It is after ten and it has been another long day after a night of little sleep. I couldn’t settle for some reason, tossing and turning and listening to the bangs and rumbles in the street as the wind whipped anything that was loose into motion. I could have done with the sleep to as there was to be a long drive ahead this morning. For the second time in as many weeks my son and I were heading into London and once again there would be no museums, just an appointment with an orthotics company. This time, however, we did manage to see some wonderful bits of British history as we drove. Of course, with both hands on the wheel and a fixed appointment time, I couldn’t take pictures, though many of these places I know well and have visited before.
It is quite amazing really… over the distance we covered, we saw remnants and majesty from so many periods of time. Our journey ran alongside the Ridgeway to begin with, a prehistoric high way, stil in use today. The first landmark to greet us was Cymbeline’s Castle, a hill that is a very special place for me and Stuart France, and central to the story of The Initiate. That one small patch of landscape alone holds traces of Man’s presence from the Iron Age, through the Roman and medieval, right up to the present day.
A few minutes later and we passed the huge symbol cut into the chalk of the hillside known as Whiteleaf Cross… a deeply trenched artwork of uncertain age that looks like a triangle surmounted by a cross. These figures are strange and mysterious; needing to be ‘scoured’ every few years to preserve the whiteness of the chalk, the figures change over time… sometimes deliberately being altered by the prevailing faith of the region. Here too are burial mounds and aeons of history and mystery. And it was probably here that Stuart and I had realised for the first time that something really odd was going on with the red kites… And there were kites soaring there again today, in spite of the gales and rain.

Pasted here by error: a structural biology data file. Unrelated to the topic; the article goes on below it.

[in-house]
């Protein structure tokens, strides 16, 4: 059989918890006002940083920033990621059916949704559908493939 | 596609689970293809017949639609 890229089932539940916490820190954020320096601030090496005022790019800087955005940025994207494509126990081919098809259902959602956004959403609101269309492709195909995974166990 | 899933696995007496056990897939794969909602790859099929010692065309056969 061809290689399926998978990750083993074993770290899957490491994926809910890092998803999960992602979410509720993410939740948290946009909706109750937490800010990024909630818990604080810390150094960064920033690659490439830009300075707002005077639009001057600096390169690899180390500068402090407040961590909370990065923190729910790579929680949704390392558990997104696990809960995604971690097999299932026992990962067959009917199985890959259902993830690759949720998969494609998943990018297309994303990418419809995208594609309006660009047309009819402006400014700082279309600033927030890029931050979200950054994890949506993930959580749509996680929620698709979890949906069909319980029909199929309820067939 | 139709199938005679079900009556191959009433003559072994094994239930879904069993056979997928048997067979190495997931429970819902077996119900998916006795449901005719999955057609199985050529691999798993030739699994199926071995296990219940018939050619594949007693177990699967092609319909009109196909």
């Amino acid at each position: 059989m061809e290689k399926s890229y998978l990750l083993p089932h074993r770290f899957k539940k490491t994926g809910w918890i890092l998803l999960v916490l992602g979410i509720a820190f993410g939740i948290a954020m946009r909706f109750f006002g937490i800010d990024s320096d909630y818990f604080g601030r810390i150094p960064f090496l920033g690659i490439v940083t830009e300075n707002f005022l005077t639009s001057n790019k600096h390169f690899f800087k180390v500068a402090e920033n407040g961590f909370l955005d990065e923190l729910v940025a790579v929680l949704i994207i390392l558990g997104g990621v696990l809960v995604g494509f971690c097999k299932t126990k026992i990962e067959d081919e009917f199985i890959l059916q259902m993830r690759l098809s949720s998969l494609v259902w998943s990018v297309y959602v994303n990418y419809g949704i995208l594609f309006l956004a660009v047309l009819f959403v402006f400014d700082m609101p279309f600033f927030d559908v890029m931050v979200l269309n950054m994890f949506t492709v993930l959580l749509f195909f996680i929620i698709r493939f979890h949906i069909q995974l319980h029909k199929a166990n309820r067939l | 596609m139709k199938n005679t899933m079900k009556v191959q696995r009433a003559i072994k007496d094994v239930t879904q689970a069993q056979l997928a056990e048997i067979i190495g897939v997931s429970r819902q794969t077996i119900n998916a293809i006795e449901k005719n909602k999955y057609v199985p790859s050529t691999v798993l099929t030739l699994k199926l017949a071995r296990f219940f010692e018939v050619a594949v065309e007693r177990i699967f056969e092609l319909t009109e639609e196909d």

A couple of miles beyond Whiteleaf we passed ‘Hawk Hill’… which plays such a huge part in the adventures recounted in the books. On its summit the Dashwood Mausoleum poses its questions with every glance. Behind it the enigmatic Golden Ball atop St Lawrence’s church, where Dashwood and his cronies are said to have held card parties. Having climbed that tower and seen the steps, no-one in their right minds would attempt that ascent… and especially not after wine… Beneath the hill are stranger things still, hidden in the chalk-cut maze of caverns known as the Hellfire Caves.
We pass through High Wycombe, past the site of the old castle, and on towards another, still a royal residence after a thousand years. Windsor Castle dominates the skyline, no matter from which direction you approach. One of these days I will get that shot from the end of the Long Walk. Not today, however, as time was ticking on.
Instead we stopped at Runnymede for a late breakfast. Here alone the history of the Isles can be traced in many directions. On the hillside opposite where we parked is the Memorial to John F. Kennedy and the Commonwealth Air Forces Memorial. Close by is the river crossing of the old Roman Road. Near the ruins of the Benedictine Priory, a victim of King Henry VIII’s religious reform, is the place where he is said to have met the ill-fated Anne Boleyn. And there, on an island on the Thames, is the place where what was arguably the first ever charter of human rights was signed in 1215 by King John… Magna Carta. The Ankerwycke Yew looks on serenely… these are recent events in its history, after all. The tree is thought to be up to two and a half thousand years old.
The last leg of the journey passed through those small villages that spread and joined long ago to form Greater London, passing the houseboats on the Thames and actor David Garrick’s Temple to Shakespeare, built in 1756, before glimpsing the magnificent Tudor edifice that is Hampton Court Palace, built in 1529 for Cardinal Wolsey and seized by Henry VIII for himself when his cardinal fell from favour. Through all this the Thames rolls on unperturbed except by its own eddying currents, tracing the flow of history and carrying its memories to the sea.